The following story is actually an accumulation of my experiences with bank leaders that “order” a sales culture. This story answers the question: Why doesn’t our sales culture stick? Why doesn’t the training make it happen?
There once was a bank leader that had, for 30 years, dominated his community because his was the only bank in town. One day, however, his sunlit reality was darkened by the cloud of competition. First one bank came into town, then another, then another. Where he had once dominated his small town, the new banks were slowly eroding his client base and taking sales.
The banker had always prided himself on the fact that his people didn’t sell, they provided service. Bankers were experts, not pitchmen, and he never lowered himself to admitting the need for any kind of pushy sales approach. But now his people either needed to sell more products or the bank was going under. He looked at the “sales consultant” button on his desk, and with great disdain and trepidation hit it. The sales consultant appeared before him, asking what he needed.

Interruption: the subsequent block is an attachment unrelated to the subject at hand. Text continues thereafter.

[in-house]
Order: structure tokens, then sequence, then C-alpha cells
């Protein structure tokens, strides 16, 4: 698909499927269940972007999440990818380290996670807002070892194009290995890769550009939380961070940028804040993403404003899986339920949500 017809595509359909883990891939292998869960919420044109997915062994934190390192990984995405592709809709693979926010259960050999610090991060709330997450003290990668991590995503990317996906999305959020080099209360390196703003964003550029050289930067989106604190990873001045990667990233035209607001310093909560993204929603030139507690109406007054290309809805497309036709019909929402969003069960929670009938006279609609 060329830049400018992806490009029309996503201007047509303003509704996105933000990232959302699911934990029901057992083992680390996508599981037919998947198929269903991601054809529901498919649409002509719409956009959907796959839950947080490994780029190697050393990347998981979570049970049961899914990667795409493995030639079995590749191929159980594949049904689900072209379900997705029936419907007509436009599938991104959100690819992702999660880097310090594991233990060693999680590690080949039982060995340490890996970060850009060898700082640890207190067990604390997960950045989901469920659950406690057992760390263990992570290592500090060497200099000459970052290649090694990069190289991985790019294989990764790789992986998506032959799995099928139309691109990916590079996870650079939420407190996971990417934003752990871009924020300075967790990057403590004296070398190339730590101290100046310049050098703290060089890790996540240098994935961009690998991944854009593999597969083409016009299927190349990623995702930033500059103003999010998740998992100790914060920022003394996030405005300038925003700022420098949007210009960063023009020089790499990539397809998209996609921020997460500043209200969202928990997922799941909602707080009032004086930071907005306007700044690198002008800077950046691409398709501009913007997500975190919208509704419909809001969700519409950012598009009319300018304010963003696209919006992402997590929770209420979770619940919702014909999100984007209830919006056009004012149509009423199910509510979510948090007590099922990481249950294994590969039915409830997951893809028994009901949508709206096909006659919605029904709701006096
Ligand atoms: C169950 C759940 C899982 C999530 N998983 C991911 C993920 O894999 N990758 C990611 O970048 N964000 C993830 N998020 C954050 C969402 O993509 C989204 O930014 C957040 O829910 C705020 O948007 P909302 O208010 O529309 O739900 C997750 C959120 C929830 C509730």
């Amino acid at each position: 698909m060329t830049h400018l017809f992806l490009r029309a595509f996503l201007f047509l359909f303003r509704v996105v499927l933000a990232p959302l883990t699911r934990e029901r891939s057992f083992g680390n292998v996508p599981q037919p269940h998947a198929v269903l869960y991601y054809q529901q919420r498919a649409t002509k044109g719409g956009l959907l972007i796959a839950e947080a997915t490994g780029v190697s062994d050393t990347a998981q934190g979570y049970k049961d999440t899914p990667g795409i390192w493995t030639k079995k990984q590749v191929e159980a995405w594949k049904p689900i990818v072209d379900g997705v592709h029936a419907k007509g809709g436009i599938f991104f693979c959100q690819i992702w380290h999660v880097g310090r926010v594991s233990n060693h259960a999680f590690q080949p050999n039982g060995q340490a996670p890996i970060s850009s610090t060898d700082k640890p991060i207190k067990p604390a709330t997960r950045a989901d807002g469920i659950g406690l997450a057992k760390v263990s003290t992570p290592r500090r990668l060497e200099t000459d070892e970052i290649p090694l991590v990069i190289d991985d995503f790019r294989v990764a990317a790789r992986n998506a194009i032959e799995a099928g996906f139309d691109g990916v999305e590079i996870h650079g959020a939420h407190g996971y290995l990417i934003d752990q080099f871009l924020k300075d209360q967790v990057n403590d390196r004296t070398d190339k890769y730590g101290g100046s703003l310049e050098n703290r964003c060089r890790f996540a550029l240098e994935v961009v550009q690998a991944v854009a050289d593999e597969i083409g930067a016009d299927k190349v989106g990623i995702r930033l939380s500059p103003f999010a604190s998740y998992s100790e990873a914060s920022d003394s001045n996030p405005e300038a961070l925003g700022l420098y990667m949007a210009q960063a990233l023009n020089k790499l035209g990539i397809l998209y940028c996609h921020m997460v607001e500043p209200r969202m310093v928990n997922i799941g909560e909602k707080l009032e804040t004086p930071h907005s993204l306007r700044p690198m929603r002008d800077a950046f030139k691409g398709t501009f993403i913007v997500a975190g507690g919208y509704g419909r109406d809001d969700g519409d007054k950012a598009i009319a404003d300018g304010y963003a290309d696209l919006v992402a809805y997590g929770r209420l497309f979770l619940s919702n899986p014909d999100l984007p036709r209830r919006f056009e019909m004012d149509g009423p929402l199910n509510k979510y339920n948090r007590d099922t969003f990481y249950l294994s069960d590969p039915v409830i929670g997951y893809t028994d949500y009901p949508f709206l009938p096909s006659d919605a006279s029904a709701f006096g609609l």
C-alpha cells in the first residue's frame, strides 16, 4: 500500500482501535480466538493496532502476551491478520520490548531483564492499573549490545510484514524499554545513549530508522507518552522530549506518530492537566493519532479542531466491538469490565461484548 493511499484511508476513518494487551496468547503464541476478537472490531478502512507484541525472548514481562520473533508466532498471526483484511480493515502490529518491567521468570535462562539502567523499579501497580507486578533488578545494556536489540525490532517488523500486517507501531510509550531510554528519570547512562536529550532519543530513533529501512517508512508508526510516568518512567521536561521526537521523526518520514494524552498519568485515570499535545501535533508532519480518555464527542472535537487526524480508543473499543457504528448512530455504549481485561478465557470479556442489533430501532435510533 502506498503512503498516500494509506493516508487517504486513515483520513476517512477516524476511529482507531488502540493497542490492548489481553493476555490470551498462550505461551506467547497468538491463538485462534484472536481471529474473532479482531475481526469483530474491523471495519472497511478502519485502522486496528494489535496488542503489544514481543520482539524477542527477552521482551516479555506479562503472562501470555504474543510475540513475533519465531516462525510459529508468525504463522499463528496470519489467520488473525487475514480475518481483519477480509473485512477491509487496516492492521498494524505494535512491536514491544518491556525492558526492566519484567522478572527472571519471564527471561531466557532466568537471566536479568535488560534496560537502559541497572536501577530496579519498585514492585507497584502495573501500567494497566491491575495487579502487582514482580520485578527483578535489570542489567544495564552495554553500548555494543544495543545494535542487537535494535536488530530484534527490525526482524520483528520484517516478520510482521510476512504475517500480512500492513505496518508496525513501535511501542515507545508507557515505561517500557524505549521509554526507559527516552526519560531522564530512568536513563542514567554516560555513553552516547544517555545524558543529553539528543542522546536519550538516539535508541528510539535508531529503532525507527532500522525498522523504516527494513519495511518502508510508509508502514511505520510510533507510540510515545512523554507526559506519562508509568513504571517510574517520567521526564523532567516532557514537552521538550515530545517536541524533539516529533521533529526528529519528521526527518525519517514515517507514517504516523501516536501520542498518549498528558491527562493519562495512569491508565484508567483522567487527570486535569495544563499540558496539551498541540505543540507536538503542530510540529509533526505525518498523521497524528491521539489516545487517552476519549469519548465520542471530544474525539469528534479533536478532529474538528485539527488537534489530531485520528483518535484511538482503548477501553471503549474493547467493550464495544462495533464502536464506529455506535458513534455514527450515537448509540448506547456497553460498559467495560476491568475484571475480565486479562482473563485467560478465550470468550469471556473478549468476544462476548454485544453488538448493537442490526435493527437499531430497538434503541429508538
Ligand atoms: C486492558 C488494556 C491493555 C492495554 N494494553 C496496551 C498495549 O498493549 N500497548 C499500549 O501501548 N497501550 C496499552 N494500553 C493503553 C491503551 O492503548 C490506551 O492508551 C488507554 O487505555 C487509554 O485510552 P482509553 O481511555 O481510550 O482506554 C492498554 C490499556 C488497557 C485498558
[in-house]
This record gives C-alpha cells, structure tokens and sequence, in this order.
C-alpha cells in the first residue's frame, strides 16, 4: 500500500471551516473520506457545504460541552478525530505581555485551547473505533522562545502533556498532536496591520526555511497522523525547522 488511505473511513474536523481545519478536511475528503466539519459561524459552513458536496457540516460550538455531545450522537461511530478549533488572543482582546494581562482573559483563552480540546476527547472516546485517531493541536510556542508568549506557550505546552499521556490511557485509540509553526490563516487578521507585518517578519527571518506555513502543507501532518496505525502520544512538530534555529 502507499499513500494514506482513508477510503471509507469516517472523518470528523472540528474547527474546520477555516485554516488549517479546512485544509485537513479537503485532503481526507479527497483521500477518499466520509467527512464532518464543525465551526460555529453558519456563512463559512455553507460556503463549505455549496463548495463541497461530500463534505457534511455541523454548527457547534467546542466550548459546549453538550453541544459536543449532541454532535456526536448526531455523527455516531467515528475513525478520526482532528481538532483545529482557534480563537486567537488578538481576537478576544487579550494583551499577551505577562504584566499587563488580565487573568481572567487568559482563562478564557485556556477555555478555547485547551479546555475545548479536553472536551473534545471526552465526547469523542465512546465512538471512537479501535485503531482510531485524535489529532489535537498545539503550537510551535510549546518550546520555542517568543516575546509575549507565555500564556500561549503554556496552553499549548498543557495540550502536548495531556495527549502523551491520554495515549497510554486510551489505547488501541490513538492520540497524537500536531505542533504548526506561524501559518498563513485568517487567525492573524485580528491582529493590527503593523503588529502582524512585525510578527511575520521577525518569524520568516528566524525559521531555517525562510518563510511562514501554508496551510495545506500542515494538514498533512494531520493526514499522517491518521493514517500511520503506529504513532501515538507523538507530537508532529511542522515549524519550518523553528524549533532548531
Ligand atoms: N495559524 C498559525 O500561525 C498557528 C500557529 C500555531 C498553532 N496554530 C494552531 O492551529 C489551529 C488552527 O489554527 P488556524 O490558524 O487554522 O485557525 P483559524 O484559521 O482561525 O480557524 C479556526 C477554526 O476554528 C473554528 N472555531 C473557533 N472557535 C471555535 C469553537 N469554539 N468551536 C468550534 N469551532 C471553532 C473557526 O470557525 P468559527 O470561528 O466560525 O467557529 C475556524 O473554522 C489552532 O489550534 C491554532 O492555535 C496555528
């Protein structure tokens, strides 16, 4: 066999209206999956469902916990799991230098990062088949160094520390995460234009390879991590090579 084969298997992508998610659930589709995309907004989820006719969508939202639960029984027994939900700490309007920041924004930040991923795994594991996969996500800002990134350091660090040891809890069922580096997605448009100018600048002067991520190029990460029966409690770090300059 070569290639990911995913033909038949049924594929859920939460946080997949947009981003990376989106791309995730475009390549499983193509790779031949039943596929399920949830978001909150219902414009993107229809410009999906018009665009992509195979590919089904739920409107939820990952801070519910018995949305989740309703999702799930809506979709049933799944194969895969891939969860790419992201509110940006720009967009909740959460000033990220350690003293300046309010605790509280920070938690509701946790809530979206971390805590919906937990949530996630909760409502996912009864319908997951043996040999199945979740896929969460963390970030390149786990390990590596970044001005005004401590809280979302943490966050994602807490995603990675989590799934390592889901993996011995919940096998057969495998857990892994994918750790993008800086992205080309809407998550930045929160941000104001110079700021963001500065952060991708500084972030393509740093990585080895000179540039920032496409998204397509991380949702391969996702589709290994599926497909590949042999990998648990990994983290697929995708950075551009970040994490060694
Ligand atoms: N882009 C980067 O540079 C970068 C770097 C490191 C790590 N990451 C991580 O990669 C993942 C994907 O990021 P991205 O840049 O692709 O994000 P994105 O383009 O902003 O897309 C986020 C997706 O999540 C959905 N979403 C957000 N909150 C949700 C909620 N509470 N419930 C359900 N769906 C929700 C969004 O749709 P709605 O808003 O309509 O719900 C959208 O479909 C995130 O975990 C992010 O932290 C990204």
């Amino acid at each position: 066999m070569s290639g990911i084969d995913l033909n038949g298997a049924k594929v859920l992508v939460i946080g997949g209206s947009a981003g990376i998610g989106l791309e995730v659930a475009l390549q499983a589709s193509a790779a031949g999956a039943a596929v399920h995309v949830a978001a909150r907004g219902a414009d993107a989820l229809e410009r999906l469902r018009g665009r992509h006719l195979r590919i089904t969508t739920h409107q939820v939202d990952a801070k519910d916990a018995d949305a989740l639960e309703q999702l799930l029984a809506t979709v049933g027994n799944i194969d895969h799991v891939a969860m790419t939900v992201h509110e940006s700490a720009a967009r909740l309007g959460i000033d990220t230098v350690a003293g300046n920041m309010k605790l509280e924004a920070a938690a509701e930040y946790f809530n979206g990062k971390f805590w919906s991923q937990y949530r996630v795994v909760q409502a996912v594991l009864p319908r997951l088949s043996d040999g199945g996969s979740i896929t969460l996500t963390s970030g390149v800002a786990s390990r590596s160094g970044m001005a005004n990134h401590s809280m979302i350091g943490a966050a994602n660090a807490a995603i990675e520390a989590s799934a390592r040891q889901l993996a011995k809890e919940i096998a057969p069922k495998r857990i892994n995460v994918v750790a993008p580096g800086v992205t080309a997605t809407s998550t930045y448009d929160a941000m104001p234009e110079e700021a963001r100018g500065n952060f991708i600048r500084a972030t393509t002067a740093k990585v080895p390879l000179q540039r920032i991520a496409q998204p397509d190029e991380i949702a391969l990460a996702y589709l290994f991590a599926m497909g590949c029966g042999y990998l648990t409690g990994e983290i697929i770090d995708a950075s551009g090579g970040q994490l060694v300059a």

“Well, we need to raise sales substantially. Right now our customers have, on average, 1.2 products with us. I’ve researched this and the average financial customer has 15 products and services. We need to get our cross-sell ratio to at least three per customer. I need for you to help me do this.”
The sales consultant nodded, and discussed a list of things that would have to happen, including:
• Non-negotiable sales and service behaviors
• Sales training
• Daily Coaching
The consultant mentioned the importance of combining sales with service skills to create a great customer experience, and the importance of his belief system. If he didn’t support the change and engage the hearts, mind and action of his employees then the change wouldn’t take. The banker nodded in agreement, but when the sales consultant left he wiped down the chair with Lysol and shook his head. He wasn’t a salesperson, he was a banker. And he wasn’t going to coach, because he had a bank to run.
The sales consultant spent six months rolling out the training and behaviors. The bank leader kicked off the first sessions and then sat uncomfortably checking messages while the consultant spoke. Six months later no behaviors had changed, there were no increases in sales, and service was worse than ever because of the resistance of the employees to the change.
The bank leader stood in front of his leaders and declared the entire initiative a failure, stating that they needed to go back to focusing on service behaviors. He fired the sales consultant, reinstated the old focus, and adjusted some CD rates.
One year later, his bank was sold.
Moral: Change isn’t an initiative, it’s a belief.